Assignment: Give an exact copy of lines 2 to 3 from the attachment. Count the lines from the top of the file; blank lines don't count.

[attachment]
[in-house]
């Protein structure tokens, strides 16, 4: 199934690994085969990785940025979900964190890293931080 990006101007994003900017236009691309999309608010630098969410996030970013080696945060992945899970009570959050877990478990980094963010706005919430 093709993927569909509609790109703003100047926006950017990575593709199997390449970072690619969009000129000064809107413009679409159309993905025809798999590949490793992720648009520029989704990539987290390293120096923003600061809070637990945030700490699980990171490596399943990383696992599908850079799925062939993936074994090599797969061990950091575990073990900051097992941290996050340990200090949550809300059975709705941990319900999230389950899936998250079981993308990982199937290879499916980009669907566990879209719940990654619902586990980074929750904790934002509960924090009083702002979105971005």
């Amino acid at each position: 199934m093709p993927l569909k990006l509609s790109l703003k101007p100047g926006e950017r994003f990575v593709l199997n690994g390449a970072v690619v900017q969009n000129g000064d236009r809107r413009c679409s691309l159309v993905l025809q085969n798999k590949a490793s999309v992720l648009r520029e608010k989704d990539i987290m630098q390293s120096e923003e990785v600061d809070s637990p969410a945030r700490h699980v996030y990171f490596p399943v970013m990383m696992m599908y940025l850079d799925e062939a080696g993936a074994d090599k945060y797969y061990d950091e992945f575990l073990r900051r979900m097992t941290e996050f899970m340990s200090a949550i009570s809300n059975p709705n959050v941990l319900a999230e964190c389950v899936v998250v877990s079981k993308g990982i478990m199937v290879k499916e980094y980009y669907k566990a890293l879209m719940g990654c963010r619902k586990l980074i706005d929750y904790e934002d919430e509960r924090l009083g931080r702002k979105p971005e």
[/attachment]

């Protein structure tokens, strides 16, 4: 199934690994085969990785940025979900964190890293931080 990006101007994003900017236009691309999309608010630098969410996030970013080696945060992945899970009570959050877990478990980094963010706005919430 093709993927569909509609790109703003100047926006950017990575593709199997390449970072690619969009000129000064809107413009679409159309993905025809798999590949490793992720648009520029989704990539987290390293120096923003600061809070637990945030700490699980990171490596399943990383696992599908850079799925062939993936074994090599797969061990950091575990073990900051097992941290996050340990200090949550809300059975709705941990319900999230389950899936998250079981993308990982199937290879499916980009669907566990879209719940990654619902586990980074929750904790934002509960924090009083702002979105971005």
């Amino acid at each position: 199934m093709p993927l569909k990006l509609s790109l703003k101007p100047g926006e950017r994003f990575v593709l199997n690994g390449a970072v690619v900017q969009n000129g000064d236009r809107r413009c679409s691309l159309v993905l025809q085969n798999k590949a490793s999309v992720l648009r520029e608010k989704d990539i987290m630098q390293s120096e923003e990785v600061d809070s637990p969410a945030r700490h699980v996030y990171f490596p399943v970013m990383m696992m599908y940025l850079d799925e062939a080696g993936a074994d090599k945060y797969y061990d950091e992945f575990l073990r900051r979900m097992t941290e996050f899970m340990s200090a949550i009570s809300n059975p709705n959050v941990l319900a999230e964190c389950v899936v998250v877990s079981k993308g990982i478990m199937v290879k499916e980094y980009y669907k566990a890293l879209m719940g990654c963010r619902k586990l980074i706005d929750y904790e934002d919430e509960r924090l009083g931080r702002k979105p971005e």